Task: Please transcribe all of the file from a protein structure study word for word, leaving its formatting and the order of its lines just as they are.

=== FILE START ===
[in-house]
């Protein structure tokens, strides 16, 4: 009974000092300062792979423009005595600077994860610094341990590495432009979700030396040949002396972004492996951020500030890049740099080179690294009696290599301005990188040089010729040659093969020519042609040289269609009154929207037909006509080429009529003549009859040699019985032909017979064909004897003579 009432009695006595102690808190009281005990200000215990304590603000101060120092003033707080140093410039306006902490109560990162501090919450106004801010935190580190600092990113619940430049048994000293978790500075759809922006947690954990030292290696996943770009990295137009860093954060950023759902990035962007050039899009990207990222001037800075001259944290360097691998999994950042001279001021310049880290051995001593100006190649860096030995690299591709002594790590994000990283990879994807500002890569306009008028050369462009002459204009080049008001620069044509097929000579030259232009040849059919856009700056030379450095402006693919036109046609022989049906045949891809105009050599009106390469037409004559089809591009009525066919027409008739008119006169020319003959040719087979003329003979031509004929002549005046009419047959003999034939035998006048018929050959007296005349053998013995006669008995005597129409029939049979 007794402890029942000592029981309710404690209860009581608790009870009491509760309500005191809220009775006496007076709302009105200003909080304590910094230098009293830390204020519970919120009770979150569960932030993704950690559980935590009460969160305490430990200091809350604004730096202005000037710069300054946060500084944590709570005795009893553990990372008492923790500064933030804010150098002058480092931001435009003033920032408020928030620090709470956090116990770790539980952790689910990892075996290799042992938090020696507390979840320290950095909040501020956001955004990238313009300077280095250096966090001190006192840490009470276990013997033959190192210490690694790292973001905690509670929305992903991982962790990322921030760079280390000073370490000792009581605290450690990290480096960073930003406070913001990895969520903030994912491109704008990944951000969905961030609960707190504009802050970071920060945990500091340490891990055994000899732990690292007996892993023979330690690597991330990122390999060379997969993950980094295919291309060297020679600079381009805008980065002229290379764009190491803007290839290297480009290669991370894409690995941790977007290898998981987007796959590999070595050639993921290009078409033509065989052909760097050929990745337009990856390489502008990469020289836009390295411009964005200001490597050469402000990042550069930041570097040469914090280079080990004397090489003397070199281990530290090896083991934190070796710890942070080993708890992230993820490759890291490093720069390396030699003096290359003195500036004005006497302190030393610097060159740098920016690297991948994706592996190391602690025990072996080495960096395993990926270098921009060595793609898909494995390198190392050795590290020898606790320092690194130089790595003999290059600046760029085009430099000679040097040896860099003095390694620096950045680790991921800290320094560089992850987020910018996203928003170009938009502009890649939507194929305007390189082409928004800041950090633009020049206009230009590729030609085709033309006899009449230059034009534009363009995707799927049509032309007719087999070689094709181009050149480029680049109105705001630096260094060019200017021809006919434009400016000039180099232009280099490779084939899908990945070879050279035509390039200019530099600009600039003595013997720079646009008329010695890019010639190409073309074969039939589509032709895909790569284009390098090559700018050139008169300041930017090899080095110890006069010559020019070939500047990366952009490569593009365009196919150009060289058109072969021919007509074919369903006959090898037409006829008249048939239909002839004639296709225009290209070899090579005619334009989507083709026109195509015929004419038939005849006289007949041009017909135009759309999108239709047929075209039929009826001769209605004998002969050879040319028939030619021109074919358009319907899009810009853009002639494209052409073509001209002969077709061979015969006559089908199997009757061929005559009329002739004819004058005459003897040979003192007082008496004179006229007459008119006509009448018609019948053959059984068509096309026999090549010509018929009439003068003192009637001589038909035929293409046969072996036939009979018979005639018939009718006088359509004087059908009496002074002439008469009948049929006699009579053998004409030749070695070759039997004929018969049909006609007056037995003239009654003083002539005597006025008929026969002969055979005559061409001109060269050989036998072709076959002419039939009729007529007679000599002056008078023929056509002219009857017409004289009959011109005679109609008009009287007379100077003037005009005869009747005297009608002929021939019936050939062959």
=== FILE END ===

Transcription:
[in-house]
């Protein structure tokens, strides 16, 4: 009974000092300062792979423009005595600077994860610094341990590495432009979700030396040949002396972004492996951020500030890049740099080179690294009696290599301005990188040089010729040659093969020519042609040289269609009154929207037909006509080429009529003549009859040699019985032909017979064909004897003579 009432009695006595102690808190009281005990200000215990304590603000101060120092003033707080140093410039306006902490109560990162501090919450106004801010935190580190600092990113619940430049048994000293978790500075759809922006947690954990030292290696996943770009990295137009860093954060950023759902990035962007050039899009990207990222001037800075001259944290360097691998999994950042001279001021310049880290051995001593100006190649860096030995690299591709002594790590994000990283990879994807500002890569306009008028050369462009002459204009080049008001620069044509097929000579030259232009040849059919856009700056030379450095402006693919036109046609022989049906045949891809105009050599009106390469037409004559089809591009009525066919027409008739008119006169020319003959040719087979003329003979031509004929002549005046009419047959003999034939035998006048018929050959007296005349053998013995006669008995005597129409029939049979 007794402890029942000592029981309710404690209860009581608790009870009491509760309500005191809220009775006496007076709302009105200003909080304590910094230098009293830390204020519970919120009770979150569960932030993704950690559980935590009460969160305490430990200091809350604004730096202005000037710069300054946060500084944590709570005795009893553990990372008492923790500064933030804010150098002058480092931001435009003033920032408020928030620090709470956090116990770790539980952790689910990892075996290799042992938090020696507390979840320290950095909040501020956001955004990238313009300077280095250096966090001190006192840490009470276990013997033959190192210490690694790292973001905690509670929305992903991982962790990322921030760079280390000073370490000792009581605290450690990290480096960073930003406070913001990895969520903030994912491109704008990944951000969905961030609960707190504009802050970071920060945990500091340490891990055994000899732990690292007996892993023979330690690597991330990122390999060379997969993950980094295919291309060297020679600079381009805008980065002229290379764009190491803007290839290297480009290669991370894409690995941790977007290898998981987007796959590999070595050639993921290009078409033509065989052909760097050929990745337009990856390489502008990469020289836009390295411009964005200001490597050469402000990042550069930041570097040469914090280079080990004397090489003397070199281990530290090896083991934190070796710890942070080993708890992230993820490759890291490093720069390396030699003096290359003195500036004005006497302190030393610097060159740098920016690297991948994706592996190391602690025990072996080495960096395993990926270098921009060595793609898909494995390198190392050795590290020898606790320092690194130089790595003999290059600046760029085009430099000679040097040896860099003095390694620096950045680790991921800290320094560089992850987020910018996203928003170009938009502009890649939507194929305007390189082409928004800041950090633009020049206009230009590729030609085709033309006899009449230059034009534009363009995707799927049509032309007719087999070689094709181009050149480029680049109105705001630096260094060019200017021809006919434009400016000039180099232009280099490779084939899908990945070879050279035509390039200019530099600009600039003595013997720079646009008329010695890019010639190409073309074969039939589509032709895909790569284009390098090559700018050139008169300041930017090899080095110890006069010559020019070939500047990366952009490569593009365009196919150009060289058109072969021919007509074919369903006959090898037409006829008249048939239909002839004639296709225009290209070899090579005619334009989507083709026109195509015929004419038939005849006289007949041009017909135009759309999108239709047929075209039929009826001769209605004998002969050879040319028939030619021109074919358009319907899009810009853009002639494209052409073509001209002969077709061979015969006559089908199997009757061929005559009329002739004819004058005459003897040979003192007082008496004179006229007459008119006509009448018609019948053959059984068509096309026999090549010509018929009439003068003192009637001589038909035929293409046969072996036939009979018979005639018939009718006088359509004087059908009496002074002439008469009948049929006699009579053998004409030749070695070759039997004929018969049909006609007056037995003239009654003083002539005597006025008929026969002969055979005559061409001109060269050989036998072709076959002419039939009729007529007679000599002056008078023929056509002219009857017409004289009959011109005679109609008009009287007379100077003037005009005869009747005297009608002929021939019936050939062959």